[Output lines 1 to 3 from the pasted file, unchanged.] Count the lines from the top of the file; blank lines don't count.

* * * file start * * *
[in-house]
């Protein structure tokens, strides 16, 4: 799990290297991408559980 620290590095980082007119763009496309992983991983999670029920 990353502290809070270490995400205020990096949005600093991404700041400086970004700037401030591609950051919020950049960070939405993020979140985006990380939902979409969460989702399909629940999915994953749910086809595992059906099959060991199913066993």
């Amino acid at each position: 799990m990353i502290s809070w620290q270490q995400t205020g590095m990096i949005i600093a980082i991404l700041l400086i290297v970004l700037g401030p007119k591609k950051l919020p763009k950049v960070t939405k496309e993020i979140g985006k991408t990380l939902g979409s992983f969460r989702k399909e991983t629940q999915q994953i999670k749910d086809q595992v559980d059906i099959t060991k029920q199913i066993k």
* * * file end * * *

[in-house]
């Protein structure tokens, strides 16, 4: 799990290297991408559980 620290590095980082007119763009496309992983991983999670029920 990353502290809070270490995400205020990096949005600093991404700041400086970004700037401030591609950051919020950049960070939405993020979140985006990380939902979409969460989702399909629940999915994953749910086809595992059906099959060991199913066993």
């Amino acid at each position: 799990m990353i502290s809070w620290q270490q995400t205020g590095m990096i949005i600093a980082i991404l700041l400086i290297v970004l700037g401030p007119k591609k950051l919020p763009k950049v960070t939405k496309e993020i979140g985006k991408t990380l939902g979409s992983f969460r989702k399909e991983t629940q999915q994953i999670k749910d086809q595992v559980d059906i099959t060991k029920q199913i066993k």